Finding Your Bliss: Help for the Exercise Hater

11052011-267 I meet too many people who say they really hate exercise, but feel they “should” or “have to” or “need to” do it. They start on a routine and inevitably drop it and go back to doing other things they don’t hate, like sleeping in, taking their lunch break, or going out to dinner with friends. Or life just easily fills in the gap. I totally understand that sometimes exercise can be boring, or painful or just not pleasant. I also know it can be fun, energizing and exhilarating. What makes the difference?
I have a client who plays in a recreational sports team but she’s living abroad so she can’t participate right now. She’s trying lose weight and get healthier and although she knows exercise plays an important role, she wasn’t feeling too excited about it – and the word “hate” even surfaced! When we explored times when she enjoyed exercise, we found that she loved doing it when it had a purpose larger than herself, and when she was part of a community. She loved helping her team with the game, not letting them down, holding up her end of the deal. And if that meant hard training and practice, fine, it didn’t feel like work in those circumstances. So the challenge now is finding an exercise routine that brings her some of those fundamental things, community, competition, purpose, and accountability.

What do you love? What makes exercise fun for you? Some thoughts on how you can turn your hate into love . . . . or at least “like”!

1) Get on the couch (the therapist’s): Have you always felt this way – or did some incident in your life create a negative association with exercise? Do you get laughed at for having two left feet? Did you feel awkward in gym class? I was horrible at team sports and always got picked last, so as an adult I’ve always avoided team activities like the plague. Reflect on your history, and decide if the story is really relevant now, or if it is simply a story — old news. Rewrite the story.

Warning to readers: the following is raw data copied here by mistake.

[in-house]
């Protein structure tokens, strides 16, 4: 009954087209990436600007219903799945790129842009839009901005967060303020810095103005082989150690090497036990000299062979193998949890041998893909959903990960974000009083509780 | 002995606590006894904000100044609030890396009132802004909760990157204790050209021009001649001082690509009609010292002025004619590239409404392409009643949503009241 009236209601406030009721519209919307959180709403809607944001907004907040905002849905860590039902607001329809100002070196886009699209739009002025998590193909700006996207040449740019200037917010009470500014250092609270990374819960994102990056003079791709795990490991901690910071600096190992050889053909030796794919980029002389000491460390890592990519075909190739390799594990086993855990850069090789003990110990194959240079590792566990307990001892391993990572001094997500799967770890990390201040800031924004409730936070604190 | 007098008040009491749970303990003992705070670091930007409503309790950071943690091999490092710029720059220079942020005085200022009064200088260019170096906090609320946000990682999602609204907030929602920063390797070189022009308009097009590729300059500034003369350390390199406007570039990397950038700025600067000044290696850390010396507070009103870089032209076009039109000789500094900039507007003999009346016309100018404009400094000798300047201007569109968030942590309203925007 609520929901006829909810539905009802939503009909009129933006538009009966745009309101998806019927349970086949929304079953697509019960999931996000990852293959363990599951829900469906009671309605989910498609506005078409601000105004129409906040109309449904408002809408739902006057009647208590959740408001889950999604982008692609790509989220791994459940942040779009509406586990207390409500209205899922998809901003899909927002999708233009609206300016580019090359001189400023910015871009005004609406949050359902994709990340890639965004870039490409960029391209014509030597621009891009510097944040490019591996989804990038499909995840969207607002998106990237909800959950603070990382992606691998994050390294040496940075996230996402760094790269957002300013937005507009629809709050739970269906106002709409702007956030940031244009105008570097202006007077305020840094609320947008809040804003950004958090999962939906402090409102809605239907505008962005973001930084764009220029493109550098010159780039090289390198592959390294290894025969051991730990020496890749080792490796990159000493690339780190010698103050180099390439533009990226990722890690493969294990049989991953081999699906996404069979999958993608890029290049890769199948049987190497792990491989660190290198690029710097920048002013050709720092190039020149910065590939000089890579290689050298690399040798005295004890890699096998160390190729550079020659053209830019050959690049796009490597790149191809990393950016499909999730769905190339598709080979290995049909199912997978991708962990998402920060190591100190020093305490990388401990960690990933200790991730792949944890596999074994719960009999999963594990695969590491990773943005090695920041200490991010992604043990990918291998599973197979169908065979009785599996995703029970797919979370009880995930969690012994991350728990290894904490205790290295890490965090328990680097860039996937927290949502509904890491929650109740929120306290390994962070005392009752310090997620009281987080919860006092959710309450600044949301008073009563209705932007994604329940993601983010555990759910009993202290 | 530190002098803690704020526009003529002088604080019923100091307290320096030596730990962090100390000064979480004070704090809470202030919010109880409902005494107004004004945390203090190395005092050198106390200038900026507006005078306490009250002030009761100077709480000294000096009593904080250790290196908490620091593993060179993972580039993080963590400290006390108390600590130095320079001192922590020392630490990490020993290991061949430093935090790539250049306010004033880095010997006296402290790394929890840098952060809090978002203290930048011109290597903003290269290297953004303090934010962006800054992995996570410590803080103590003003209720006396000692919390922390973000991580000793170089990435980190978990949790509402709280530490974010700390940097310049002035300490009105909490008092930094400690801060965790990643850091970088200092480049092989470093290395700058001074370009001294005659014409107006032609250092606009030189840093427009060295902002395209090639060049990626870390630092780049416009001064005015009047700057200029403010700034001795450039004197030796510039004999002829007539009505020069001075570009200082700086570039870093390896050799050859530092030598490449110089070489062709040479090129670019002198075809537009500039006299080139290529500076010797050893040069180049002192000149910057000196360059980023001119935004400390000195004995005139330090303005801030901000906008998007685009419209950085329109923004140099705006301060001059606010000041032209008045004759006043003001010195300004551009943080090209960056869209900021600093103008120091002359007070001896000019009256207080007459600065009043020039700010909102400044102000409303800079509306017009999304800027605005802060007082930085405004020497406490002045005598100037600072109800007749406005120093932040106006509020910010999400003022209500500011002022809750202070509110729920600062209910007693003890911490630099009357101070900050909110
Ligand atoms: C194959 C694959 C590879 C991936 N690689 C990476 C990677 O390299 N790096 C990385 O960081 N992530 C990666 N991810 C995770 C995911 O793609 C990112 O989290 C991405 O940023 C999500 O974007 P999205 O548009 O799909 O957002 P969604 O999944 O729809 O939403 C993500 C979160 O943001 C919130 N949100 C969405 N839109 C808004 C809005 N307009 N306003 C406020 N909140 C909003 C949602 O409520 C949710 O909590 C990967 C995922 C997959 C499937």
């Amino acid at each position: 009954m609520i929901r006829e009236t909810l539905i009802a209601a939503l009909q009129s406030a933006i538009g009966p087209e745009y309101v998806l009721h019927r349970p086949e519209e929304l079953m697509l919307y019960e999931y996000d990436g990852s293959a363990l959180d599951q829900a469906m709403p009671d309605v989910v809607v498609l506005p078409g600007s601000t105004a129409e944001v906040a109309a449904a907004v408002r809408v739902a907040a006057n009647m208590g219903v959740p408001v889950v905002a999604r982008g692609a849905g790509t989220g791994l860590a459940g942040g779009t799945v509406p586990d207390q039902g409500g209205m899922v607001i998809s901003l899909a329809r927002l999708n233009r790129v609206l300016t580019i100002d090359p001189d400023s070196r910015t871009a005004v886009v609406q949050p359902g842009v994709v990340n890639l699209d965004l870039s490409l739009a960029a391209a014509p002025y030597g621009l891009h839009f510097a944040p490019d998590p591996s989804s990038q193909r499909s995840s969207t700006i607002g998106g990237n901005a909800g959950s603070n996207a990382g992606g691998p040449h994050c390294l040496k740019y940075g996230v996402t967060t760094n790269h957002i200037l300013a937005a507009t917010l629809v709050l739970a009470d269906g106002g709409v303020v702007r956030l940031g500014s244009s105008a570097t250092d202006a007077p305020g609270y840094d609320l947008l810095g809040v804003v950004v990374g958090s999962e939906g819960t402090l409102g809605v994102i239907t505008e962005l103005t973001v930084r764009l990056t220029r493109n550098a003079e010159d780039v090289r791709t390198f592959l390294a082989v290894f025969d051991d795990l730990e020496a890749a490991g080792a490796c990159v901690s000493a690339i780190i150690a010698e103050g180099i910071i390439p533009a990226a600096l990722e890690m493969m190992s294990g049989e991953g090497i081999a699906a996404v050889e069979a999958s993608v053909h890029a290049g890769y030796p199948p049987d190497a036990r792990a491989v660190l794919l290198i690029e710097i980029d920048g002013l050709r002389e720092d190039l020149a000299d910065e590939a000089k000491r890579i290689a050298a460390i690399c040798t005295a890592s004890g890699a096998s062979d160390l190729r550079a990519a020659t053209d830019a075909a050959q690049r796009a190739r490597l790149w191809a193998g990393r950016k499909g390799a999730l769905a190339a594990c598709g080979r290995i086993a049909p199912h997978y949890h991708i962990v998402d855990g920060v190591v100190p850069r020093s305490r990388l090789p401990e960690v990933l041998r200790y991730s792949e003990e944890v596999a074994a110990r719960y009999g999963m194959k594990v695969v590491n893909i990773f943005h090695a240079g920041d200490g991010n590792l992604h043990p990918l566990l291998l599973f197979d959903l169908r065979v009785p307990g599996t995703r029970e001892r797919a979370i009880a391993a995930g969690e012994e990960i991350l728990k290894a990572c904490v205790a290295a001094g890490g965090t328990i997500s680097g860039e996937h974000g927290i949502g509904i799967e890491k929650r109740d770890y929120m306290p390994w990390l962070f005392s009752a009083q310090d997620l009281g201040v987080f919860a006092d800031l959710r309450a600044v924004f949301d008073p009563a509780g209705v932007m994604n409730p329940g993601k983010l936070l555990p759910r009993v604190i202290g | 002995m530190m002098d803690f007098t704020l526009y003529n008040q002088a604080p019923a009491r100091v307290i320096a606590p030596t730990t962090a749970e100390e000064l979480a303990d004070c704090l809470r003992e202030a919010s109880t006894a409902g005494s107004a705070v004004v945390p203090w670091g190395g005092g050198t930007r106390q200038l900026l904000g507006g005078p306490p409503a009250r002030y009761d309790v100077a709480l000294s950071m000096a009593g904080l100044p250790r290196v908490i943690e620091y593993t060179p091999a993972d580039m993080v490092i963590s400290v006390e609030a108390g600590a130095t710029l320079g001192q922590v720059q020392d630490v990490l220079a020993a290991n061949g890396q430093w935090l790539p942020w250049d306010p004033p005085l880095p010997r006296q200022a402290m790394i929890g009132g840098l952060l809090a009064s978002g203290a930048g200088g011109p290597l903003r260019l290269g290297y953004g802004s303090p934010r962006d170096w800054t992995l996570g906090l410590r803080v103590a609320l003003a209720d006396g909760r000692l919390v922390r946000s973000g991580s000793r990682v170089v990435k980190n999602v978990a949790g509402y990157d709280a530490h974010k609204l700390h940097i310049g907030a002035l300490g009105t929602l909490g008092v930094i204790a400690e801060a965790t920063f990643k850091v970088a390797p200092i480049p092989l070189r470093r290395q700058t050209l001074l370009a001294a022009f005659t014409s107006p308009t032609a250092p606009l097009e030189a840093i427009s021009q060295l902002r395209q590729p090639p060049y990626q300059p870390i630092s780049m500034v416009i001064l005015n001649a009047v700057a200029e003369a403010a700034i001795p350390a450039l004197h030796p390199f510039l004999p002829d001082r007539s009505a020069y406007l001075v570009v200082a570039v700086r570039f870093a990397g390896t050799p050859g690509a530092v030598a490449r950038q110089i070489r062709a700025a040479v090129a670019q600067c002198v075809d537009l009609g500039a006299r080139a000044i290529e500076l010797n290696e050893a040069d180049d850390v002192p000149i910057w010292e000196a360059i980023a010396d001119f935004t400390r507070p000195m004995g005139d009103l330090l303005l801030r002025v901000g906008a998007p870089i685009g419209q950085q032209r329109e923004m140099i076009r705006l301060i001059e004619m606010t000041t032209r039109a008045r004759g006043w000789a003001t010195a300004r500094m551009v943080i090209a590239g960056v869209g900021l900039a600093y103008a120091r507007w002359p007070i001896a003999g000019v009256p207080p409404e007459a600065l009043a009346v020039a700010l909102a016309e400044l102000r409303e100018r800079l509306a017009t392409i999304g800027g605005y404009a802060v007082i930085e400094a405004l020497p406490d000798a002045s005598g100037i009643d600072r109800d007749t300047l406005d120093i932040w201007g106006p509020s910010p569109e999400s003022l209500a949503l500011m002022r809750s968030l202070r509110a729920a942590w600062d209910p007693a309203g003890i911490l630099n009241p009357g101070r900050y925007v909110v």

2) Explore what you enjoy: Like my client, think about a time when you were doing something active and you enjoyed it, what was happening, who was there, what were the conditions? What made it fun? Figure out how you can incorporate elements of that into your current exercise and activity plans. Do you like being part of a team? Join a sports league. Enjoy dancing? Take salsa lessons with your partner. Enjoy the outdoors? Play in the snow, leaves or grass (and you can multitask too).
3) Set a goal: It’s amazing how having a specific goal with a little competition involved can really get you focused on doing your daily workouts. Try out a Triathlon, or a 5k for your favorite charity. Get together with some co-workers and a pedometer and create your own walking challenge.
4) Distract yourself: Yes, I sometimes dread my cardio workout, but when I have a great book to read on my iPad, or a favorite TV show to watch, I get excited about having that hour available to do it, and the time goes by much faster. If you love music make sure to get your favorite tunes set up and rock it out!
5) Make it fun: Find something that doesn’t feel like exercise – walking outdoors, biking, hiking, rock climbing, dancing are all good alternatives to the big box gym. Any kind of physical activity will yield benefits.
6) Consider it “me time”: For the busy Mom, entrepreneur, or career woman , “me time” is limited. So why not combine your exercise time with “me time”? Read your favorite book while on the bike or elliptical, meet friends at the Zumba class and dance your heart out, spend some quality time with the dog and go for a walk/run in nature, or watch your favorite TV program while on the treadmill at home or the gym.

Remember, exercise doesn’t have to be miserable or never ending to be effective. There are all sorts of ways to make it fun if you take the time to be creative. So get a move on and don’t be a hater!